The last two years have seen the Bubble hit its creativity peak. For a while, local movers and shakers such as Pong, Brown Whörnet, and the Barkers all but moved into the studio, using it not only as a place to record, but as a rehearsal space, crash pad, and fortress of (semi-)solitude.
"We used to write out our lyrics on the sheetrock walls," chuckles Pong's Gary Chester.
There were few rules, per se, Smith and Hall always up to something, while rotating a steady stream of musicians lined up to record, rehearse, or simply hang out and wait for Frenchie to sit down at the board.
"I think the main thing about Frenchie is that he's amazingly passionate about music," ventures the Orange Mothers' Ethan Azarian. "I mean, he would bore me to tears sometimes with this, 'You've got to hear this album! By Donovan!' And I'd be like, 'Okay, okay, okay.' Then he'd whip out other albums! He's like a walking encyclopedia of music that guy. I'm like, 'Hey. Let's do my song already,' you know? But it was great. I love working with him."
Tony Scalzo, who's recorded a fair share of material with his Young Heart Attack bandmate behind the boards, notes that the Bubble is a far cry from the studio-sanctioned recording facilities that Fastball found itself booked into during their major-label heyday.
"The thing about the Bubble is that it's one of those rare places where a band can make an album for themselves, by themselves," asserts Scalzo. "Most major labels aren't going to want a place like that, because they don't feel it costs enough, you know? They like to have things going on that they can monitor. That's why major label records are made in either Nashville or on the West or East coast.
"I gauge a lot of the stuff I do around the way people work and whether or not it's a compatible relationship. With Frenchie, I get a good vibe because he still has that young-guy enthusiasm. That goes away from a lot of people and the jade moves in, and Frenchie is anything but jaded. He still gets fired up and excited -- his passion for what he does is very evident."
Li'l Cap'n Travis' Matt Kinsey concurs and points to Smith's love of backward masking, oddball drum miking, and similar studio hoodoo that most engineers scoff at, much less attempt, as evidence of his unique creative abilities.
"He's always willing to flip the tape over and do some backwards masking or something," reveals Kinsey. "Or old-style tape delays, those kinds of little studio tricks that some engineers think are a pain. He'll not only do it, he'll be enthusiastic about it, which makes us have more fun doing it, too. It might sound crappy, but at least he's willing to give it a try."
In December 2001, Smith and Hall, along with new and semi-silent partner Von Aken, closed the Bubble's deep south location and reopened in a far more convenient (and far smaller) shopfront on East Seventh, directly across from the state cemetery and within spitting distance of Sixth Street.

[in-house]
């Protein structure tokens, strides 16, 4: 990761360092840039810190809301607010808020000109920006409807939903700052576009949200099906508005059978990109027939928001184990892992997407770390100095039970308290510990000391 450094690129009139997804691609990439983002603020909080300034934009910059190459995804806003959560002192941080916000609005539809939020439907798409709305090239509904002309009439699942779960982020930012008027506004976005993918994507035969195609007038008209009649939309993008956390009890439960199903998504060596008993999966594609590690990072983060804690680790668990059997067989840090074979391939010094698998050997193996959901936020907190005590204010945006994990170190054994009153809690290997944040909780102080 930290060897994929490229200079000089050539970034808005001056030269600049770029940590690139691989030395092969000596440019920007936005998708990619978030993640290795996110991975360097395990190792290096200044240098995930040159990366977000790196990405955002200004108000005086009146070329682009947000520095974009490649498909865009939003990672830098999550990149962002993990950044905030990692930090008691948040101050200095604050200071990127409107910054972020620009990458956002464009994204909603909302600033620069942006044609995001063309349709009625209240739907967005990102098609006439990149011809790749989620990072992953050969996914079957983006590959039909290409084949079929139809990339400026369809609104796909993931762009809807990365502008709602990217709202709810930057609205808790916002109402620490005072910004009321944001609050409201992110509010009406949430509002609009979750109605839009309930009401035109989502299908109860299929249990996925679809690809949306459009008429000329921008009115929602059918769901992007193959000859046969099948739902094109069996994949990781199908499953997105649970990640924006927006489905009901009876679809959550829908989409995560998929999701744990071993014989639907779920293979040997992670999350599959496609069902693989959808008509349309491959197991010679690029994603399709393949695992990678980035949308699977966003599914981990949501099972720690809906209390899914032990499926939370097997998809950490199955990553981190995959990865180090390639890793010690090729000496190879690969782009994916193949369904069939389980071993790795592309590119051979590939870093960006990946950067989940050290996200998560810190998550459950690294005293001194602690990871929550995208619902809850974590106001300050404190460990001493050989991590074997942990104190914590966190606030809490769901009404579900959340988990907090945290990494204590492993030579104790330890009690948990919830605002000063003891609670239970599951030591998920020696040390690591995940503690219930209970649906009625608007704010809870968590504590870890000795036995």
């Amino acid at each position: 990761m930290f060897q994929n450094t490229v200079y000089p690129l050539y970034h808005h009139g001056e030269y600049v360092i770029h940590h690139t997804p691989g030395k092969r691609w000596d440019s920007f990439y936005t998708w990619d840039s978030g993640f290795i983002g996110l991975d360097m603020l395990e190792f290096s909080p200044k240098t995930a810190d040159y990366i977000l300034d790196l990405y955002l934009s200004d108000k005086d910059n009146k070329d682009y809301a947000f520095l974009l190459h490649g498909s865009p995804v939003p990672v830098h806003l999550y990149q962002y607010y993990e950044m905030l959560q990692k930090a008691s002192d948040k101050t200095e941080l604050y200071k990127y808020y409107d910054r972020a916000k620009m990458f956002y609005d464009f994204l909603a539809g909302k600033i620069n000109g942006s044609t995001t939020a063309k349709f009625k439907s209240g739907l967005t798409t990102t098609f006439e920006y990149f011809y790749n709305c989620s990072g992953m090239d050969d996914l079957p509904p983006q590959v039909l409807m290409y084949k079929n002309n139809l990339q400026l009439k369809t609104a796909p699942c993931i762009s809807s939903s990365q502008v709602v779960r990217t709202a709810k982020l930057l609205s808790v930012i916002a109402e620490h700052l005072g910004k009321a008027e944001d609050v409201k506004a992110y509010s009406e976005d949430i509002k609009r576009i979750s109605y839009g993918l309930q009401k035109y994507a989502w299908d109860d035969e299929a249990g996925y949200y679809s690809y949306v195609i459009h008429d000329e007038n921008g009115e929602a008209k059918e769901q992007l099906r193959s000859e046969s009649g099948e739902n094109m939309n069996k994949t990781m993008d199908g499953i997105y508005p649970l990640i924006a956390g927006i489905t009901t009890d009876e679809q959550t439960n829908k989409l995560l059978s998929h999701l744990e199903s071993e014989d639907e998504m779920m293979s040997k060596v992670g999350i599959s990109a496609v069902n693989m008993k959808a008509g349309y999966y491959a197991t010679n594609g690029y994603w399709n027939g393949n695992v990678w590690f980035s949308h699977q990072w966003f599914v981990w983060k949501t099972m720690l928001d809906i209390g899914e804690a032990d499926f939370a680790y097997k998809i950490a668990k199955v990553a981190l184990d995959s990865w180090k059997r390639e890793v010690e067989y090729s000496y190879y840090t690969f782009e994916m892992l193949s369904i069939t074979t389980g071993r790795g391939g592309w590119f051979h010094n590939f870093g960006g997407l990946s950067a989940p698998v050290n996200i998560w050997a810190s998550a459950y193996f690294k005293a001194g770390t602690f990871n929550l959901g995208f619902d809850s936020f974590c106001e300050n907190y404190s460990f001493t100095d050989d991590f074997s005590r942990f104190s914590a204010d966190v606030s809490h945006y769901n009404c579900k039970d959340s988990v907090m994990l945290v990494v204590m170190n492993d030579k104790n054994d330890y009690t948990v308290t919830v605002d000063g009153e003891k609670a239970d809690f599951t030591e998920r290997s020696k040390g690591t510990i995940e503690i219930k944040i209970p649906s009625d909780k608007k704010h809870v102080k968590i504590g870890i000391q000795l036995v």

Days of the New (Bubble)
Prompted by the need for a better financial arrangement lease-wise and a space that was more suited to the actual business of rock & roll recording, as opposed to the lifestyle, the move also netted the Bubble's new soundboard, an analog (with digital programming) MCI 636 24-track that originally lived in NYC's famed Hit Factory. The current tape machine -- an MCI J16, 24-track two-incher -- comes from Miami's Criteria Studio. It's the same deck Hotel California and Saturday Night Fever were recorded on. A mixed pedigree, but a totally Bubble background if you think about it.
These days, Smith and Hall divide their time between the studio and Young Heart Attack, which thanks to a demo recorded on the fly at the Bubble, has become something of a cause célèbre in the UK. There's always been something vaguely Brit about the studio, and more specifically, about the way Smith runs things. If the Bubble were a record label, it'd be Alan McGee's late, lamented Creation, former home to Sixteen Deluxe-y dronesters like My Bloody Valentine and Ride. Speaking on the Brit connection, Smith sums it up handily.
"I speak bloke," he winks.
Future plans for the Bubble (apart from some light dusting and vacuuming the rear parking lot) include the recording of Young Heart Attack's full-length debut (there's a deal in the works, but we're not allowed to say what), and the continuation of what began as an idea in a dead-of-night San Francisco pro studio. The Bubble, no matter where it is on the map, no matter what mad style of band is currently recording there, continues to mutate, regularly releasing tendrils of rock & roll contagion into the cultural stream.
"Ideology is key," states Hall, "in that it's the vibe that you get when you go to the Bubble. There's no stress. There's no pressure. You go in there and you can be yourself and create to the best of your ability without worrying about the clock ticking, or the studio manager bugging you about how loud your friends are getting or whatever. There's no concern about any of that stuff. It's a place for people to go to make as interesting a record as they can for an affordable price. It's where art happens."